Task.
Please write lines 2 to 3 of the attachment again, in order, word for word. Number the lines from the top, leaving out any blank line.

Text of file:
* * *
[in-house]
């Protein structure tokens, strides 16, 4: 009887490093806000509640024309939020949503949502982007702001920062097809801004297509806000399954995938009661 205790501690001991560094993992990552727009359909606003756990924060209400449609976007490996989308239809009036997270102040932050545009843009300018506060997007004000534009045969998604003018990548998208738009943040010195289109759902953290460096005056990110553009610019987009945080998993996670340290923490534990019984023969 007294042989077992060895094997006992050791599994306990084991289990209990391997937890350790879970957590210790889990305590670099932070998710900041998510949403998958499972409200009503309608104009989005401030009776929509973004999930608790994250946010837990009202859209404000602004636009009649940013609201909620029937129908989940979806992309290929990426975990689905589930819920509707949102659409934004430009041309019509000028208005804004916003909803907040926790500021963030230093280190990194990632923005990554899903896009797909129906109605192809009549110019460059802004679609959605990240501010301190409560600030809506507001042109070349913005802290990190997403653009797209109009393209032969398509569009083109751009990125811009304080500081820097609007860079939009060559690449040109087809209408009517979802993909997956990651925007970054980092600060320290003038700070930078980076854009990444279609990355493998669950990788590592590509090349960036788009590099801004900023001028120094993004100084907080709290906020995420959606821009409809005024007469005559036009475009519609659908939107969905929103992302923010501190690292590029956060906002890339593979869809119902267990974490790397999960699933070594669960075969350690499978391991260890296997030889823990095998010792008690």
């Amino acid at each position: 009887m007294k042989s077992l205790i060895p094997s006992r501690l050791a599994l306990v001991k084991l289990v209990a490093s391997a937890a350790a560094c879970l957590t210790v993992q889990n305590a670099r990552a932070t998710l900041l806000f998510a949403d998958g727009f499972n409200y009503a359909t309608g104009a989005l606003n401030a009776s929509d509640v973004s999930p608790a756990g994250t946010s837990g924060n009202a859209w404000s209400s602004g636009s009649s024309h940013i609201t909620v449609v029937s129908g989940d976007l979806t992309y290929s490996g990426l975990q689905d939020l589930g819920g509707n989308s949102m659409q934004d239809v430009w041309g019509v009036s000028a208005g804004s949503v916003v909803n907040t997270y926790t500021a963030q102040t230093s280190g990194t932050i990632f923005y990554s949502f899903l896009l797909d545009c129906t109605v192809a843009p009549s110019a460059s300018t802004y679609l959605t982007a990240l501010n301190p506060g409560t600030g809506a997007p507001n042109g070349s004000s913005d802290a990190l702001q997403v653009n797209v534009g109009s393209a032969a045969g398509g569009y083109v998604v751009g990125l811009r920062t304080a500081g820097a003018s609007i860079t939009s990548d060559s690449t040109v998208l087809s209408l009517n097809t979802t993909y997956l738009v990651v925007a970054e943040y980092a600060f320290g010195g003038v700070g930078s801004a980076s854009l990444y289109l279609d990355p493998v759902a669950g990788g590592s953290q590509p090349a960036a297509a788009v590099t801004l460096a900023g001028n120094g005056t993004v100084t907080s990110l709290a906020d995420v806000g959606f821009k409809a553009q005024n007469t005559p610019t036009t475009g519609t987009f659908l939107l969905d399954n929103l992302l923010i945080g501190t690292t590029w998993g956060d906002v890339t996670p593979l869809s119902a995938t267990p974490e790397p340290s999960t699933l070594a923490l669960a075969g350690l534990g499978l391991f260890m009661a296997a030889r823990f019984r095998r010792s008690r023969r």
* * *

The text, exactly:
């Protein structure tokens, strides 16, 4: 009887490093806000509640024309939020949503949502982007702001920062097809801004297509806000399954995938009661 205790501690001991560094993992990552727009359909606003756990924060209400449609976007490996989308239809009036997270102040932050545009843009300018506060997007004000534009045969998604003018990548998208738009943040010195289109759902953290460096005056990110553009610019987009945080998993996670340290923490534990019984023969 007294042989077992060895094997006992050791599994306990084991289990209990391997937890350790879970957590210790889990305590670099932070998710900041998510949403998958499972409200009503309608104009989005401030009776929509973004999930608790994250946010837990009202859209404000602004636009009649940013609201909620029937129908989940979806992309290929990426975990689905589930819920509707949102659409934004430009041309019509000028208005804004916003909803907040926790500021963030230093280190990194990632923005990554899903896009797909129906109605192809009549110019460059802004679609959605990240501010301190409560600030809506507001042109070349913005802290990190997403653009797209109009393209032969398509569009083109751009990125811009304080500081820097609007860079939009060559690449040109087809209408009517979802993909997956990651925007970054980092600060320290003038700070930078980076854009990444279609990355493998669950990788590592590509090349960036788009590099801004900023001028120094993004100084907080709290906020995420959606821009409809005024007469005559036009475009519609659908939107969905929103992302923010501190690292590029956060906002890339593979869809119902267990974490790397999960699933070594669960075969350690499978391991260890296997030889823990095998010792008690």
């Amino acid at each position: 009887m007294k042989s077992l205790i060895p094997s006992r501690l050791a599994l306990v001991k084991l289990v209990a490093s391997a937890a350790a560094c879970l957590t210790v993992q889990n305590a670099r990552a932070t998710l900041l806000f998510a949403d998958g727009f499972n409200y009503a359909t309608g104009a989005l606003n401030a009776s929509d509640v973004s999930p608790a756990g994250t946010s837990g924060n009202a859209w404000s209400s602004g636009s009649s024309h940013i609201t909620v449609v029937s129908g989940d976007l979806t992309y290929s490996g990426l975990q689905d939020l589930g819920g509707n989308s949102m659409q934004d239809v430009w041309g019509v009036s000028a208005g804004s949503v916003v909803n907040t997270y926790t500021a963030q102040t230093s280190g990194t932050i990632f923005y990554s949502f899903l896009l797909d545009c129906t109605v192809a843009p009549s110019a460059s300018t802004y679609l959605t982007a990240l501010n301190p506060g409560t600030g809506a997007p507001n042109g070349s004000s913005d802290a990190l702001q997403v653009n797209v534009g109009s393209a032969a045969g398509g569009y083109v998604v751009g990125l811009r920062t304080a500081g820097a003018s609007i860079t939009s990548d060559s690449t040109v998208l087809s209408l009517n097809t979802t993909y997956l738009v990651v925007a970054e943040y980092a600060f320290g010195g003038v700070g930078s801004a980076s854009l990444y289109l279609d990355p493998v759902a669950g990788g590592s953290q590509p090349a960036a297509a788009v590099t801004l460096a900023g001028n120094g005056t993004v100084t907080s990110l709290a906020d995420v806000g959606f821009k409809a553009q005024n007469t005559p610019t036009t475009g519609t987009f659908l939107l969905d399954n929103l992302l923010i945080g501190t690292t590029w998993g956060d906002v890339t996670p593979l869809s119902a995938t267990p974490e790397p340290s999960t699933l070594a923490l669960a075969g350690l534990g499978l391991f260890m009661a296997a030889r823990f019984r095998r010792s008690r023969r």